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When I was a kid in the 70's on Low Fell the snow used to be down for so long you forgot what it looked like without it. Now the main difference between summer and winter is the temperature of the rain!
I do read up on weather nostalgia and actually for all there will have been the usual two weeks of snow and some bad frosts in the seventies, only 1969-70 and 1978-79( the winter of discontent) could be classed as severe. Indeed 1974-75 and 1975-76 were largely snowless and were followed by two fantastic summers.
The eighties were more of a mixed bag, now flitting between Cumbria and North Shields by then, I couldn't always vouch for what winters were like on Tyneside, but particularly harsh ones were 1981-82, 1984-85 and 1985-86 and the ones before, just after and in between had a mixture of mild periods and snow. The late eighties ones didn't really happen at all.
As for the summers, the seventies seemed to hit it lucky, especially if the winter was mild. 1972-77 seemed to produce some very good summers, 1970 was supposed to be very hot during the world cup, 1971 and 1978 were a let down, but 1979 came late and the August was fantastic. The eighties more mixed, 1980 and 1981 were wet and none too good, 1982-84 were hot with 1984 being hot all the way through, 1985 and 1988 were flops, 1986-87 so so and 1989 being hot in July and August.
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Old June 3rd, 2014, 11:09 PM   #89
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I do read up on weather nostalgia and actually for all there will have been the usual two weeks of snow and some bad frosts in the seventies, only 1969-70 and 1978-79( the winter of discontent) could be classed as severe. Indeed 1974-75 and 1975-76 were largely snowless and were followed by two fantastic summers.
The eighties were more of a mixed bag, now flitting between Cumbria and North Shields by then, I couldn't always vouch for what winters were like on Tyneside, but particularly harsh ones were 1981-82, 1984-85 and 1985-86 and the ones before, just after and in between had a mixture of mild periods and snow. The late eighties ones didn't really happen at all.
As for the summers, the seventies seemed to hit it lucky, especially if the winter was mild. 1972-77 seemed to produce some very good summers, 1970 was supposed to be very hot during the world cup, 1971 and 1978 were a let down, but 1979 came late and the August was fantastic. The eighties more mixed, 1980 and 1981 were wet and none too good, 1982-84 were hot with 1984 being hot all the way through, 1985 and 1988 were flops, 1986-87 so so and 1989 being hot in July and August.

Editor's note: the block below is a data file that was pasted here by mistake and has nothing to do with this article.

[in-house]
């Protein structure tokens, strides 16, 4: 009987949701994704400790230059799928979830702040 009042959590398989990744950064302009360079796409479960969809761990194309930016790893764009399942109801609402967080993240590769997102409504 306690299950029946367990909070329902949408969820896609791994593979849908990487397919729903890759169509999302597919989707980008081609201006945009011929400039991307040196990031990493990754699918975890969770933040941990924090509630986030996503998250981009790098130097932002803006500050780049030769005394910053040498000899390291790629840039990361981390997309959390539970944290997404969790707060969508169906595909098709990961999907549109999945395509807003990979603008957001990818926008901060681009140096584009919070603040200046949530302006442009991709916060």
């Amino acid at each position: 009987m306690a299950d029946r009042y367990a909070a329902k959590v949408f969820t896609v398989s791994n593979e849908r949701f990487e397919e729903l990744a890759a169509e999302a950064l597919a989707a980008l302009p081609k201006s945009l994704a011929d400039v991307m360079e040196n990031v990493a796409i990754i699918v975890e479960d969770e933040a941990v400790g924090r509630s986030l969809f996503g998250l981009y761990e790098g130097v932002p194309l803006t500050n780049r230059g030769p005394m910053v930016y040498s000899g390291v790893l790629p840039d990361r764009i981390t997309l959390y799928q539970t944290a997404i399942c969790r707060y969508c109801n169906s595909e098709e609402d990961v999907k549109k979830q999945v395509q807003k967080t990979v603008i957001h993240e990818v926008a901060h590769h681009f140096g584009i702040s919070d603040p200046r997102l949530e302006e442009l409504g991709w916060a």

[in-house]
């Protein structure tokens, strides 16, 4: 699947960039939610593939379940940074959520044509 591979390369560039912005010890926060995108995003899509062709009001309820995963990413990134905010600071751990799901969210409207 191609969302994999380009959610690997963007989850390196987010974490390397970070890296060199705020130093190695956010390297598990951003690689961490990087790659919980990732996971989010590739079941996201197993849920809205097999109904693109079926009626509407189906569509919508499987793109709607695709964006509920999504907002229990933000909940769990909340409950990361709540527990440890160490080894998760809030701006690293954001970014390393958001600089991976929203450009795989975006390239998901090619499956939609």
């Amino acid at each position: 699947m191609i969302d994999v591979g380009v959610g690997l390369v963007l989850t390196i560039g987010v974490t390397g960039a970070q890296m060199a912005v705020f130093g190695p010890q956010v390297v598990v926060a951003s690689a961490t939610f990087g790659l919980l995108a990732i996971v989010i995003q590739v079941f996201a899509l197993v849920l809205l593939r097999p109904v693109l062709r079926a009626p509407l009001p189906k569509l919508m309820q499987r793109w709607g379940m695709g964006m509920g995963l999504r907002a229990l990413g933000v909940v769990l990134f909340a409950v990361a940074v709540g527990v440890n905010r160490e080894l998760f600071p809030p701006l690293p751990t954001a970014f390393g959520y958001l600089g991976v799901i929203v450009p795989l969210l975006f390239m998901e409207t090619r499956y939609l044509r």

I remember the winter of discontent very well, My Fathers union were on strike in sympathy with the coal miners but may have my dates mixed up. I recall going to school in a foot of snow in June 1981!
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Old July 3rd, 2014, 04:36 PM   #90
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The Boathouse, Water Row, Newburn

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Is it the Boathouse pub in Newburn, I seem to remember someone telling me about this who lived in the area
Indeed it is, stopped there back in May 2014 for a pint and a ham sandwich and sat outside in the sun enjoying it

The flood markings on the external wall show the levels at 1771, 1815, 1832 and 1850. Of course 1771 was the Great Flood that swept away all of the Tyne's bridges except for the one at Corbridge.

The Boathouse is Grade II Listed and this is the text from the British Listed Buildings web site @ http://www.britishlistedbuildings.co...-public-house-

Description: The Boathouse Public House

Grade: II
Date Listed: 30 March 1987
English Heritage Building ID: 304367

OS Grid Reference: NZ1647265260
OS Grid Coordinates: 416472, 565260
Latitude/Longitude: 54.9817, -1.7441

Location: Water Row, Newburn, Newcastle Upon Tyne NE15 8NL

Locality: Newcastle upon Tyne
County: Newcastle upon Tyne
Country: England
Postcode: NE15 8NL

NZ 16 NE NEWBURN WATER ROW

7/47 The Boathouse Public House

G.V. II

Public house. Circa 1830.

Coursed squared sandstone with pecked ashlar dressings and quoins; Welsh slate roof with stone gable copings,and ashlar plinths to ashlar left and yellow brick right end chimneys. 2 storeys, 3 windows. Central joined boarded door: in stop-chamfered alternate-block surround; chamfered surrounds also to paired ground-floor sashes and to first-floor sash windows, the right boarded up, one with glazing bars. Ground floor string. Roof has triangular-section gable coping resting on moulded kneelers. Left chimney corniced.Right quoins incised with flood level marks 1856, 1830, 1815 and 1771.

Tyne and Wear County Council plaque at left commemorates association of George Stephenson with Water Row pit, where from 1798 to 1801 he was in charge of Robert Hawthorn's new pumping engine and his father, Robert, was fireman.

Historical note: The 1771 flood reached unprecedented heights and destroyed Newcastle bridge.

Listing NGR: NZ1647265260

These images taken 19th May 2014:




















Images hosted on http://ellwood.fototime.com/Newburn%...e%20Boathousei

Also copied into Newcastle Pubs.
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Old August 3rd, 2014, 03:59 PM   #91
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On This Day In History - 3rd August 1809